Tuesday, October 19, 2010

What Pascal Said

H'llo, y'all. 
So I was thinking about my paper last night and then I was reading Pascal (1623-62) and then I was having this thought.

See, Pascal says this:
It is dangerous to make man too aware that he is on the same level as animals without demonstrating to him his greatness. It is also dangerous to make him too aware of his greatness without showing him his baseness. It is even more dangerous to leave him ignorant of either state, but very helpful to demonstrate both of them to him.

Man must not think he is on a level with either beasts or angels, and he must not be ignorant of those levels, but he should know both. 

" - Pg. 38 (of the 1995 Oxford World Classics edition of the Pensees, translated by Honor Levi)

Which is a very interesting thing to say, I hope you agree. Although not particularly Medieval. But then I remembered that during the Reformation John Calvin (It could have been somebody else though - I'm having some trouble finding / remembering it properly) used to argue how we are lower on a celestial hierarchy than animals, because we are corrupted beyond repair in the face of God while animals have since the dawn of time unhesitatingly followed their task (to be used by men).

So I was wondering, do any of you have any late Medieval or Reformation examples you've been dying to pull out? I'm really curious how these sorts of distinctly un-beastiary views (either that men are at the bottom or that the hierarchy itself is essentially a tool with multiple correct answers) arose. And I have a sinking suspicion that they didn't start with Calvin. What did Augustine have to say on the subject of animals and original sin?

I don't know these things. Do you know these things?

Tell me if you know these things.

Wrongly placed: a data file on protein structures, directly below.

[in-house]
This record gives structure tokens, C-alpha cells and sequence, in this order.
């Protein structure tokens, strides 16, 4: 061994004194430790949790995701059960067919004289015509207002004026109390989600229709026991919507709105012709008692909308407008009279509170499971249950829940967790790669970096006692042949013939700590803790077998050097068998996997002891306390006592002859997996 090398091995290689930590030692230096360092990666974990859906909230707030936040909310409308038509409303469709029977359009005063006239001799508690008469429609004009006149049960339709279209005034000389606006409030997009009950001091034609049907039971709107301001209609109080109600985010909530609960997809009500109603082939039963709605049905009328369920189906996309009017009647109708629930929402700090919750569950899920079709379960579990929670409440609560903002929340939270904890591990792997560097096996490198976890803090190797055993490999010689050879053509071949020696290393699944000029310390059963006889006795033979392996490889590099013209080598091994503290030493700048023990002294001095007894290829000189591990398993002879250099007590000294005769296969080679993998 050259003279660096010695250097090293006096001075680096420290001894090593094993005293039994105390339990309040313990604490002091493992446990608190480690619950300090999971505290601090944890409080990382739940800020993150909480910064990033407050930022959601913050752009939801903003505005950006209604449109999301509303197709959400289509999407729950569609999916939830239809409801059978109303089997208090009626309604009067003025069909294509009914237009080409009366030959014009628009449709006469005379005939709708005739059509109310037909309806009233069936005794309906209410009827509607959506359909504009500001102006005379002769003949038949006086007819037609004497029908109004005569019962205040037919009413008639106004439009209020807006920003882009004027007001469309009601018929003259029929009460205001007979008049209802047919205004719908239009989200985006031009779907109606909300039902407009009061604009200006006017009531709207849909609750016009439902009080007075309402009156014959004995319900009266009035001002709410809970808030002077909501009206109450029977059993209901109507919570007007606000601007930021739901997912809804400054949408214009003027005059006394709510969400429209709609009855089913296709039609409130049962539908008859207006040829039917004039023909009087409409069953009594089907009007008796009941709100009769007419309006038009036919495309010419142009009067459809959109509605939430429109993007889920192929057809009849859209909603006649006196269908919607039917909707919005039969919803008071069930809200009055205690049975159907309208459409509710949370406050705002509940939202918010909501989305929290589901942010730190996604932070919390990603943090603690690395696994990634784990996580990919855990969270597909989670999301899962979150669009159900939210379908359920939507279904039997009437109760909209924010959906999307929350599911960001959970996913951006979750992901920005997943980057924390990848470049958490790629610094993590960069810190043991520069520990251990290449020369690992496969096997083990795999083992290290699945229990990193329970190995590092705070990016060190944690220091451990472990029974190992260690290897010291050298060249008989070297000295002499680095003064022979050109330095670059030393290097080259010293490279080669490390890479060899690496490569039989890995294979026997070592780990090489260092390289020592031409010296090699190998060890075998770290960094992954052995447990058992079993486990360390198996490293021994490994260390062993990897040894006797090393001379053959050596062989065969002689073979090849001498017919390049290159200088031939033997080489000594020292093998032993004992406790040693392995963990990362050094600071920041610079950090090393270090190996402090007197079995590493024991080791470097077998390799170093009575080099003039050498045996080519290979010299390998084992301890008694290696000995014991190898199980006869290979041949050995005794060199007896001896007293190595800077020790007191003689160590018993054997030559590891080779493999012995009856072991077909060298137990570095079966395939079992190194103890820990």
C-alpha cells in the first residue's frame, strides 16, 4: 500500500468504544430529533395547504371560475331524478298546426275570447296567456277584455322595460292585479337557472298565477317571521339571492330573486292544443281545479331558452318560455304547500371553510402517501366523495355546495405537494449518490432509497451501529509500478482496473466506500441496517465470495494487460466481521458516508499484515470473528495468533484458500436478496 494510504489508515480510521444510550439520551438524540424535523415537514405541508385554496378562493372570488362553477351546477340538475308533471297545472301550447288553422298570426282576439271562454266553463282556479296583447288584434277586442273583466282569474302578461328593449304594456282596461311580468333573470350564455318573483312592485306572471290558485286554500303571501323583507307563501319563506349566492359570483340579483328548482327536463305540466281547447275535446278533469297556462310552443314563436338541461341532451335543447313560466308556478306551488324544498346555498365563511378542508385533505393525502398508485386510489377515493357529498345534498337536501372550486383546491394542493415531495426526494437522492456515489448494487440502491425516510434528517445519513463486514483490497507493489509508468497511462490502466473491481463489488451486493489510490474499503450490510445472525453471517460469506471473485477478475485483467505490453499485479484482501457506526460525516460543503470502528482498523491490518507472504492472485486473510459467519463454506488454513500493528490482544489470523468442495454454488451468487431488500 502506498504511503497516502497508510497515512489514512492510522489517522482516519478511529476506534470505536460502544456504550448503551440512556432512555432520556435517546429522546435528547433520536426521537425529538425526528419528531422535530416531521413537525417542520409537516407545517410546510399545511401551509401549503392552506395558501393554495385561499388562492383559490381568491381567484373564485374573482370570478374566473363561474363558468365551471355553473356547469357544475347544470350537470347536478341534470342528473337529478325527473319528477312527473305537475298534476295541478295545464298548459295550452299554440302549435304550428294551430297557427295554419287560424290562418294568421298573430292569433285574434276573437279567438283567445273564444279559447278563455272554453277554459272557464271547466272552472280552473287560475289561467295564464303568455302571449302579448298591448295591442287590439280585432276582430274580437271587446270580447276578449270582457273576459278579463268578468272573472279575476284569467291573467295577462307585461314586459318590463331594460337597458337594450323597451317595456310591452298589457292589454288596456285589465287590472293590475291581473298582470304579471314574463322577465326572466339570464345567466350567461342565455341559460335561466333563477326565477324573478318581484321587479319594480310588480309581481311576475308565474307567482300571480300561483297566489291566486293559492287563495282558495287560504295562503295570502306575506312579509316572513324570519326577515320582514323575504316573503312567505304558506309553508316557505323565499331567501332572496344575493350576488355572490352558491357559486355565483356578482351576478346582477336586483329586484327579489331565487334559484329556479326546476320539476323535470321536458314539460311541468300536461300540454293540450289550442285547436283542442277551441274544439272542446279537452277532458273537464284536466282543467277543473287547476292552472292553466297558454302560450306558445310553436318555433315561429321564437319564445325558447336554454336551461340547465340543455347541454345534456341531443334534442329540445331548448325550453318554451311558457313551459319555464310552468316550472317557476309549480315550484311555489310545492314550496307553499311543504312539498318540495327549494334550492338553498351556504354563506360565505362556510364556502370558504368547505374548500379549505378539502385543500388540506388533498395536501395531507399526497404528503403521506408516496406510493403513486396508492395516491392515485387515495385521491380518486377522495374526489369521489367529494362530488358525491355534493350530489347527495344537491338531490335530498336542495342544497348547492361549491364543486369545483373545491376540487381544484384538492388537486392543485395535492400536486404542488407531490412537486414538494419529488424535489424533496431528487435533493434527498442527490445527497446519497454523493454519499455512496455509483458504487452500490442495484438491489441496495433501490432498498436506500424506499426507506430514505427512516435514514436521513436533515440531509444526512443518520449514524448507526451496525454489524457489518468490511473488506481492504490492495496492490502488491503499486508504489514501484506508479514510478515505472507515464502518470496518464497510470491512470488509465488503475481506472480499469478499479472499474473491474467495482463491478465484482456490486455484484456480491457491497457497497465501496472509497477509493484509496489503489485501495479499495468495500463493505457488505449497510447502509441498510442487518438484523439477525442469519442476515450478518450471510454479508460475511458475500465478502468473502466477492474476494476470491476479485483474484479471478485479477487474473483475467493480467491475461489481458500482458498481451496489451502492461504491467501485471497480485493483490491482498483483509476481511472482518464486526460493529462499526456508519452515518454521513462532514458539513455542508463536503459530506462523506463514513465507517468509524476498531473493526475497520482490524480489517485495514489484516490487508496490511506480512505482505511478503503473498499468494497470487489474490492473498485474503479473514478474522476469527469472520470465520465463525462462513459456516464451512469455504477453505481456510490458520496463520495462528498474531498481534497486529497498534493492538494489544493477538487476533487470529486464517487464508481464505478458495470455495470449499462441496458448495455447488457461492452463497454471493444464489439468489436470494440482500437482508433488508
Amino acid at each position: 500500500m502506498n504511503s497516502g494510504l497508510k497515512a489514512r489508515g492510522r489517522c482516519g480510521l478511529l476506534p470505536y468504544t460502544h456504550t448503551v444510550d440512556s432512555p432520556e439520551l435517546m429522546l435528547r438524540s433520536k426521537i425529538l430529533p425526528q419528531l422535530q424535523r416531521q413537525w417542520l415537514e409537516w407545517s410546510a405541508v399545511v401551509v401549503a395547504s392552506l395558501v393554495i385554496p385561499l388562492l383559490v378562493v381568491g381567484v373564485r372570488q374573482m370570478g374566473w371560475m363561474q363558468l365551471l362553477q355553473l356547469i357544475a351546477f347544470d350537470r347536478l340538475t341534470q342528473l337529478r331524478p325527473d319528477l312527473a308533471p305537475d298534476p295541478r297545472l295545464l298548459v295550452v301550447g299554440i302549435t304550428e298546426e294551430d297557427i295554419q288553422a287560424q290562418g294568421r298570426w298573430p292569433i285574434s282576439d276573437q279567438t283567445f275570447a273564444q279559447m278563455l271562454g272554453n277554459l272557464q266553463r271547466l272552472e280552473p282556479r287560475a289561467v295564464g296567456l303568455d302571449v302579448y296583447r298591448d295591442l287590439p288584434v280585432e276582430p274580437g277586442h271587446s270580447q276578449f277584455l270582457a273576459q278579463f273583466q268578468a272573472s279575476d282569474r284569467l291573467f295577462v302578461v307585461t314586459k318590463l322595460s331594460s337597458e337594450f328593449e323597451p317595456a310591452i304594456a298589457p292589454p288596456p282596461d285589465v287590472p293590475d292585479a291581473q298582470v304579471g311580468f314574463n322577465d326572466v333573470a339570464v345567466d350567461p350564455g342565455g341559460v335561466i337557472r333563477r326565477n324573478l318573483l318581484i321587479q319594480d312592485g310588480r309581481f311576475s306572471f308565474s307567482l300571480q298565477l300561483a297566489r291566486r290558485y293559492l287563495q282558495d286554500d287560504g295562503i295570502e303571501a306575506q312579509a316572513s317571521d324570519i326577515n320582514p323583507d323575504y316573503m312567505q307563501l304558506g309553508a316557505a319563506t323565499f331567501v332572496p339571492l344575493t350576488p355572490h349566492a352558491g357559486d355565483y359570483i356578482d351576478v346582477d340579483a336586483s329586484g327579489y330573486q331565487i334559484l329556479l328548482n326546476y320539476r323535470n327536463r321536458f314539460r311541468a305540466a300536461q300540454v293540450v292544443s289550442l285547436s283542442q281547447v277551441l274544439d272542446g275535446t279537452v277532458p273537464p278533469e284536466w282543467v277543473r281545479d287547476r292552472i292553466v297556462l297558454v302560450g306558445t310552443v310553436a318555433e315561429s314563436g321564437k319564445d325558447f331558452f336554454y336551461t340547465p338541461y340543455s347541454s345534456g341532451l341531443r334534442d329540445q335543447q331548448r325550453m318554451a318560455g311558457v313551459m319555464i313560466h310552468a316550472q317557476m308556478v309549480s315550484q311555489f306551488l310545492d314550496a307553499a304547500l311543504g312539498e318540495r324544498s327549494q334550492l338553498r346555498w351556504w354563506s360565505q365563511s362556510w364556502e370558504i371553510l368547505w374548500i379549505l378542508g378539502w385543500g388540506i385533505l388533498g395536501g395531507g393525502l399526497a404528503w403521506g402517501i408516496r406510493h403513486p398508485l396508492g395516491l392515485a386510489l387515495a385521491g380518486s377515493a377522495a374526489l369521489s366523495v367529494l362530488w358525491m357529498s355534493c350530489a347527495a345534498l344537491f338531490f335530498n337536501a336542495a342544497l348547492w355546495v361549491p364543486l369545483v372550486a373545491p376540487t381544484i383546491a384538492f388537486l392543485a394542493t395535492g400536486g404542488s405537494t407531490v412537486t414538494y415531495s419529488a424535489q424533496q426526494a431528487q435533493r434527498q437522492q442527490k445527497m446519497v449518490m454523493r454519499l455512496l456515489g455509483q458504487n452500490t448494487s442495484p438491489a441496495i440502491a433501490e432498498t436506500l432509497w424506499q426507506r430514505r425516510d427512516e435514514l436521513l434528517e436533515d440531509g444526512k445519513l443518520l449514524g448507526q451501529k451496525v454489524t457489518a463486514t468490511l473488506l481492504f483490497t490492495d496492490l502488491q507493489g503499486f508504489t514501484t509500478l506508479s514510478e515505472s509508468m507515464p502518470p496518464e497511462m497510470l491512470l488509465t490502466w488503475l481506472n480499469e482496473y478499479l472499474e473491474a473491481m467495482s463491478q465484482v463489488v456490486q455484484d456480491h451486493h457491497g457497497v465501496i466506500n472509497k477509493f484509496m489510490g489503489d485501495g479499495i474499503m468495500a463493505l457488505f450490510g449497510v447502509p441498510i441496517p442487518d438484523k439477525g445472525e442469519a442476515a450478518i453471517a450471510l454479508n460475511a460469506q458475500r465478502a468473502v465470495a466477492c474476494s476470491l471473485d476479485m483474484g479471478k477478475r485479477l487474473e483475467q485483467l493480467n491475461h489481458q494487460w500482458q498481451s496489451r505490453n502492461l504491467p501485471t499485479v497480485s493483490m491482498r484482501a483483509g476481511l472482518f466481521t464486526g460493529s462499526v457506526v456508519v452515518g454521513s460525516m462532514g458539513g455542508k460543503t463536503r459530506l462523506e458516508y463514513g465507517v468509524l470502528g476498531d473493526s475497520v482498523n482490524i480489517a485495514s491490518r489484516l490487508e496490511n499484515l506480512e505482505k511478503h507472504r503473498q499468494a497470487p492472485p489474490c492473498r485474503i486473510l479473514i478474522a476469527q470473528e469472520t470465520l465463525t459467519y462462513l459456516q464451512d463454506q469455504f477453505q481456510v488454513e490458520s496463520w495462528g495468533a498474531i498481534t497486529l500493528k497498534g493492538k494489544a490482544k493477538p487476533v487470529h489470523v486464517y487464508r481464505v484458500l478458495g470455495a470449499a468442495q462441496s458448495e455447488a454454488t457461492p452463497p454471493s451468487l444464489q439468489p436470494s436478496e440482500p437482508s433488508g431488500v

- BB


  1. Interesting quote! I've only read "Confessions" when it comes to Augustine, but from what I recall he would agree with Pascal that we must be aware of our "animal" or carnal nature in order to overcome it. However, a connection to God is also necessary in order to know how to overcome these desires. Augustine's form of knowledge is more internal (we need to know our animal nature and our connection to God, rather than just knowing about animals and God), but the general idea is the same.

  2. Interesting! Very interesting.
    I'm going to hunt through A's City of God later this afternoon and see if I can find some corroborating evidence.

    But I don't think that Pascal is necessarily saying that we can "overcome" our bestial nature. I think what he means is that we are - in many respects - on the same "level" as beasts, but that it behooves us to tell ourselves (and other men) that we aren't. Pascal was, after all, an Enlightened thinker, and he explicitly believed that there were things "owed" us by God. And he was more concerned, I think, with enticing belief (in order to be able to accept these gifts justly) than in ranking things. What Calvin may have implied is that man's divergence from his divine nature taints him in relation to all of creation not so corrupted. Both views - the idea that misrepresenting truth to the masses in order to get people to pursue the good is necessary and the idea that our holiness can be measured by the degree that we adhere to our basic nature - smack of Platonic influence (quite removed from 7th century Platonism, of course). And so I'd really expect similar things to crop up in Augustine as well! Describing his argument as "internal" vs. external observation and categorization is, I think, a very good way of summarizing the differences between Aristotelian and both late and early Neo-Platonic natural science.

  3. Which raises the question of how "scientific" all of this wild Medieval Aristotle really is. I mean, it may not have encouraged this boom in animal classification, but Platonism - despite organizational and biological failings - both ascribes value to and largely doesn't interfere with "science."

    I've got my eye on you, Aristotle.